• Look like someone you would pick up

Look friendly and smile, would you pick up a grouch? I wouldn’t and neither would you. I sometimes carry my travel guitar just to improve the likeability factor.

  • A sign is not mandatory, but it helps

A sign can be anything, as long as it conveys your message. I generally go for a simple cardboard sign the size of a A3 paper with my destination in the local language. If you don’t know how to write it, ask someone to do it for you.

Bonus tip: Far away destinations can scare of drivers, consider writing just the word “north”, “south”, “west” or “east”.

  • Learn the correct hitchhiking gesture, have patience and be humble

In Taiwan, the general gesture of stretching your arm in front of you, and pointing your thumb upwards, is all you need. Not all cultures recognise this gesture, so research in advance. Now that we have that covered, lets talk about attitude.

Sometimes it’s the first car that passes, other times it takes a while. This is in my opinion the hardest to master while hitchhiking. Learn to accept rejection and keep smiling. On of the best things for me personally, was to hitchhike with a friend, so you can share the rejection. You’ll usually end up laughing it off.

Whats your favorite way to hitchhike? Lets us know in the comment section!

Food entrepreneurs: Dulan, Cape Cafe

Cape Cafe, 959, Taiwan, Taitung County, Donghe Township, Closed at 7 PM.

It’s a sunny day in Dulan, the grass is green, there’s a secluded palm tree on a cliff, and I can hear the sea. My regular spot after surfing, not a bad start of the day. I’m sitting at a wooden table drinking tea with the owner of Cape Cafe, Frederik, who agreed to awnser a few questions about his cafe.

The cafe is located on a cliff looking out on the beach and used to be the private golf course of a successful business man. Founded a year ago, Cape Cafe started with 15 seats, and without any advertising quickly grew to 60 seats. Business could be worse.

Q: Why cooking?

A: Coming from a big family, I was always used to cooking for big groups and decided to settle in Taiwan after traveling the world as a sailing instructor. The food has its origins in Spain, much like myself.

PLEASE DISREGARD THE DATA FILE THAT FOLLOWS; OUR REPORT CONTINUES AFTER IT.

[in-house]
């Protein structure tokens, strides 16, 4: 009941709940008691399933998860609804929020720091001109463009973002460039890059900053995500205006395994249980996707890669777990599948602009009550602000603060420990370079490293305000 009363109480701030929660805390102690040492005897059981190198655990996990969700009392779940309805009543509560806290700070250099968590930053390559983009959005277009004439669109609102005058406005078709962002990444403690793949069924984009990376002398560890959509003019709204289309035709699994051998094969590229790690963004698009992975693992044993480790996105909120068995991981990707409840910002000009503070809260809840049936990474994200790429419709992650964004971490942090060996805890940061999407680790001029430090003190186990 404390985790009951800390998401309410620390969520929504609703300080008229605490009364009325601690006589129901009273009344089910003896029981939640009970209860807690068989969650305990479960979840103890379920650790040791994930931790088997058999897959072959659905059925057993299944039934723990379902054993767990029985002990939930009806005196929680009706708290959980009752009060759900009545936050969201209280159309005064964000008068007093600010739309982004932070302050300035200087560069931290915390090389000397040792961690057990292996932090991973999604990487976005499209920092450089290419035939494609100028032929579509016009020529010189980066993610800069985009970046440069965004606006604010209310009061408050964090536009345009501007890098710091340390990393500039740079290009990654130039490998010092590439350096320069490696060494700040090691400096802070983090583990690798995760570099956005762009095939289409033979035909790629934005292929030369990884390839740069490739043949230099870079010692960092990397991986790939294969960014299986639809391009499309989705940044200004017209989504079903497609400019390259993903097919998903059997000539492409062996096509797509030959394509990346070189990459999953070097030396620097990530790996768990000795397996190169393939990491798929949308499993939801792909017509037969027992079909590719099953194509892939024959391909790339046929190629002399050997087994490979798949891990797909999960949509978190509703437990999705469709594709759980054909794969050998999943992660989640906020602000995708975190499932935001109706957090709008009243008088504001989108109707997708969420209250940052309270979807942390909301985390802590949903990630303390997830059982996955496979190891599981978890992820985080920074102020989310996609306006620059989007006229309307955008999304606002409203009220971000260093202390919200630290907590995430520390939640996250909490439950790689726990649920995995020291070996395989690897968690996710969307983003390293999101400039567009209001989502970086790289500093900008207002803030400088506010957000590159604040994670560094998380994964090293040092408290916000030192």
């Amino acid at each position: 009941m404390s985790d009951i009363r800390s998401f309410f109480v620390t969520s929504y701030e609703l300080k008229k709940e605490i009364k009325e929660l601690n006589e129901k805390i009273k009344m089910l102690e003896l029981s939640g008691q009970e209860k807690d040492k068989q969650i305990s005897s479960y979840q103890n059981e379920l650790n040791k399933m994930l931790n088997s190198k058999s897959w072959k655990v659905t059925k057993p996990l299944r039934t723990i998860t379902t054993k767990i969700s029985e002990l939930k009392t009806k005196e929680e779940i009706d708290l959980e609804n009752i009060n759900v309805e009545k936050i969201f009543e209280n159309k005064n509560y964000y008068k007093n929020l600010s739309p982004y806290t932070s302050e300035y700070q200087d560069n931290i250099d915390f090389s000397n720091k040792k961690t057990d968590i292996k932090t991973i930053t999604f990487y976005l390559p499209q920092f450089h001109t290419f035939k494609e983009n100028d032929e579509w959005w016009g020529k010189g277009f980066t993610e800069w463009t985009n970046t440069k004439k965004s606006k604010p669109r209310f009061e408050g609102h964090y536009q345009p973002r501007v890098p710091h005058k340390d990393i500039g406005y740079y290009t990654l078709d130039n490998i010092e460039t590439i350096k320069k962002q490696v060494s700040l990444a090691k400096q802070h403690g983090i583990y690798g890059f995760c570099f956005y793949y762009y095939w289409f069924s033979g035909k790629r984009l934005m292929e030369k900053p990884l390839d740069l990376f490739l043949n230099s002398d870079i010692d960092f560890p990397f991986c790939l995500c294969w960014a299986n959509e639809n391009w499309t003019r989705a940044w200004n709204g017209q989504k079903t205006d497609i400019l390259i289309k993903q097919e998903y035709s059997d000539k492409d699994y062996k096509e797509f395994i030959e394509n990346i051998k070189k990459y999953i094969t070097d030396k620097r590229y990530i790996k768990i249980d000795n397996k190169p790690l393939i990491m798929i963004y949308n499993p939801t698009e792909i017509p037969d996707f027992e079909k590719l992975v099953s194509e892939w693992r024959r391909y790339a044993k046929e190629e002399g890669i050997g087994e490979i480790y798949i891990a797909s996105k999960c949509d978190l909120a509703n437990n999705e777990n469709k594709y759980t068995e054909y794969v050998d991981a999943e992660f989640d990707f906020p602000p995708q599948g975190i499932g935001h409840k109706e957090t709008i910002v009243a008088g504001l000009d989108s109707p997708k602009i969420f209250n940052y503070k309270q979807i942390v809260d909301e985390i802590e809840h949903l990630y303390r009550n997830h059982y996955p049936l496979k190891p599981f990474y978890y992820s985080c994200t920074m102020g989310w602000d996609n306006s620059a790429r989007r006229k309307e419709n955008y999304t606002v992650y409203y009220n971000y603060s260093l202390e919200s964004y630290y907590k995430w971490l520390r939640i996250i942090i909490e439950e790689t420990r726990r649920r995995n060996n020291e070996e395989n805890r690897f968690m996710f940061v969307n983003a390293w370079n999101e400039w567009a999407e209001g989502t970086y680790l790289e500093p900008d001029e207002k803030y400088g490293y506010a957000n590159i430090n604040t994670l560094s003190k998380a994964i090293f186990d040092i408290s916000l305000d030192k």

Q: What would you say your specialty is?

A: The main dishes are seafood Paella (prawn, squid, mussels and shells), spaghetti, and the side dishes are seasonal tapas. The bar serves coffee, tea, fruit smoothies and very tasty cakes.

Q: Would you say Cape Cafe has a mission?

A: Cape Cafe’s mission is to be affordable and to make use of fresh local products. For example, herbs such as cilantro, basil and mint are grown in our own garden. We like to be hands on, and all the outdoor furniture is hand made. 

Cleaning the ocean, one flip flop at a time

Marine Debris Beach Clean Up Sat 12:00 UTC+08 · 439, Taichung City, Da’an District, 南莊海堤47 people interested · 33 people going

The rock is slippery, I try and get my hands around the edge and pull my self up. I can see the hot spring around the corner, I’m almost there. That’s when it happened, I broke my flip flop.

As unfortunate as this may be, the timing couldn’t be better as I meet with Andrew Lambie, owner of Subs. A New Zealand based company that organizes beach clean up events and turns recycled plastic that was fished out of the ocean into, you guessed it, flip flops! They aren’t for sale just yet but Andrew decided to give us a sneak peak.

Growing up in New Zealand, Andrew tells me that he noticed that the nature he loved started to get polluted with plastic rubbish. More and more trash appeared on the river shores, and dead animals started to wash ashore tangled in plastic.

Having experience in the flip flop business, Andrew decided to focus on creating awareness for cleaner beaches and turn the fished up plastic into flip flops. The flip flops last longer then their rubber counterpart and are fully recyclable. They’re available in one color, as recycled plastic only comes in black, but the straps come in a variate of colours. 

You can have any color you want, as long as its black Henry Ford